Wednesday, May 1, 2013

Mother and Baby Chickadees

Last fall my mom turned 80 and I went back east to help her celebrate at a family get-together. Last month I turned 57 and found that I could hardly believe it. Fifty-seven...me??? How did that happen? In my mind I'm still in my 30's. Anyway, my mom and I have been discussing this age thing lately and we both agree that it kinda sucks. But what's the alternative? So I'm working on aging gracefully. We'll see how that goes.

With Mother's Day coming up in less than two weeks, I've been thinking about the role of mothers a lot lately too. I never had kids myself but I really marvel at the energy it takes to parent. I've been remembering last year's chestnut-backed chickadee family that visited my feeders. The mother chickadee was one of many who would take a peanut from my hand. I could tell this particular chickadee from the others because she had a bad leg with a foot that was slightly shrivelled.

Let me tell you, that mother chickadee worked her tail feathers off supplying her babies with food. She was constantly on the job feeding them and they seemed to be hungry every minute of the day. Once in awhile she'd grab a peanut from me and I could almost feel her exasperation as she flew to a nearby branch to be alone for a quick moment while she hurriedly enjoyed her treat. I felt really sorry for her. The demands of motherhood seemed especially tough for her. O.K., I know I'm given to anthropomorphizing but really...she looked plumb worn-out after a couple of weeks of raising her babies with their always-open mouths demanding to be fed.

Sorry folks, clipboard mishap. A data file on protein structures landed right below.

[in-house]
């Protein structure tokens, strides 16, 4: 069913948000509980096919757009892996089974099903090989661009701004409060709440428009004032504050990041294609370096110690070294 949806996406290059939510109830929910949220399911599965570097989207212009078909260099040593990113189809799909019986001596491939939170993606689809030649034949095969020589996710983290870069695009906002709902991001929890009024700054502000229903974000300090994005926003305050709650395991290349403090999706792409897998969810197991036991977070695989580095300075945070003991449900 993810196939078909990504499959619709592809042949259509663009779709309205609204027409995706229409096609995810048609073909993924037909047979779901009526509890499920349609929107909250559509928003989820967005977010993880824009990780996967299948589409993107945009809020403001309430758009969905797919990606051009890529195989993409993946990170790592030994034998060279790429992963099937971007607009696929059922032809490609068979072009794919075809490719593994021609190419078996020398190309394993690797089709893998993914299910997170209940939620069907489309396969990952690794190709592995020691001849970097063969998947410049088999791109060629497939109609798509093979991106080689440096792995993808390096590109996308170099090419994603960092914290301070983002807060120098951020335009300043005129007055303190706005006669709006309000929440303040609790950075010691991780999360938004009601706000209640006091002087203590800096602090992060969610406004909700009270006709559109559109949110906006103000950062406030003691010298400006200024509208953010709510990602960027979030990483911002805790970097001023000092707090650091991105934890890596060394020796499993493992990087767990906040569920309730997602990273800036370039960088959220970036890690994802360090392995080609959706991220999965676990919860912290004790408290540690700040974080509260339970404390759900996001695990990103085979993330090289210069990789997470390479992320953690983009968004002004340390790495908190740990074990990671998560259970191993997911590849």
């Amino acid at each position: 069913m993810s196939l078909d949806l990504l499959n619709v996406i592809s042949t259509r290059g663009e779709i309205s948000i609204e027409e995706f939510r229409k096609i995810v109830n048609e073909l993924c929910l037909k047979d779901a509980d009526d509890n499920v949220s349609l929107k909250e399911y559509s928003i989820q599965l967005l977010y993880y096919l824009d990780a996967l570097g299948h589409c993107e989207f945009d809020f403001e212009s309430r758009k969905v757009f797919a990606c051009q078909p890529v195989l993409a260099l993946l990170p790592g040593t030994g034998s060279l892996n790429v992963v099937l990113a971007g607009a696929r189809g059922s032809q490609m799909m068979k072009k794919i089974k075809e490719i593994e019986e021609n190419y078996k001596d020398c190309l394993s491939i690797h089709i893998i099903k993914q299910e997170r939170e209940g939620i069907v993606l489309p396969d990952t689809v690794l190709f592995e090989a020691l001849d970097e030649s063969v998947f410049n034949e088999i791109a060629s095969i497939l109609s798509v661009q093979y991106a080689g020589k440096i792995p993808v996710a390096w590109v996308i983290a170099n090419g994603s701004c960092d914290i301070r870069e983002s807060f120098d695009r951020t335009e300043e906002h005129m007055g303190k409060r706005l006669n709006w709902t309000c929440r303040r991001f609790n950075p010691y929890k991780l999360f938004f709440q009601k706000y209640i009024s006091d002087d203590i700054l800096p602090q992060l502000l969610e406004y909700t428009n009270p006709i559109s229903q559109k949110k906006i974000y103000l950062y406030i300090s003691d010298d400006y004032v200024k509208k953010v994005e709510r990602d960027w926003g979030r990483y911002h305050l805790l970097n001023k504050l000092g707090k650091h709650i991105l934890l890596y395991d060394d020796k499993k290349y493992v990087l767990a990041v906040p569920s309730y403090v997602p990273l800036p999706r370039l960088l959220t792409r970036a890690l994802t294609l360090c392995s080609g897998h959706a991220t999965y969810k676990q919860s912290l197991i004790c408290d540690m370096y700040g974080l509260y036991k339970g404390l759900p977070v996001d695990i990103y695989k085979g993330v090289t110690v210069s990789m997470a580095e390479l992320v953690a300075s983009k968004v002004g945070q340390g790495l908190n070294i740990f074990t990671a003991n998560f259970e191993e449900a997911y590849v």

All of mom's time was taken up with her offspring for three or four weeks. The little ones ran her ragged and seemed ungrateful at best. And then it was over. Once the baby chickadees were raised, the mother chickadee disappeared, never to be seen again.

I couldn't help but wonder...did her babies do her in? Was the experience of motherhood so difficult that she didn't survive it? I don't know if it's possible but I think maybe it is. She'd been a constant visitor beforehand and now she was gone.

My experience with the mother chickadee was repeated shortly afterwards with a red-breasted nuthatch. Nuthatches aren't normally as brave as chickadees, but this one would take peanuts from my hand. But then she had a family and she also disappeared. Hmmm...


I still miss both of my feathered friends very much and remember them often. I wonder if the babies that were born from either of these broods will be raising their own young ones around our place this spring.

Anyway, the moral of the story is, of course, appreciate your mother while you still have time! The years go by so quickly...
chickadees art

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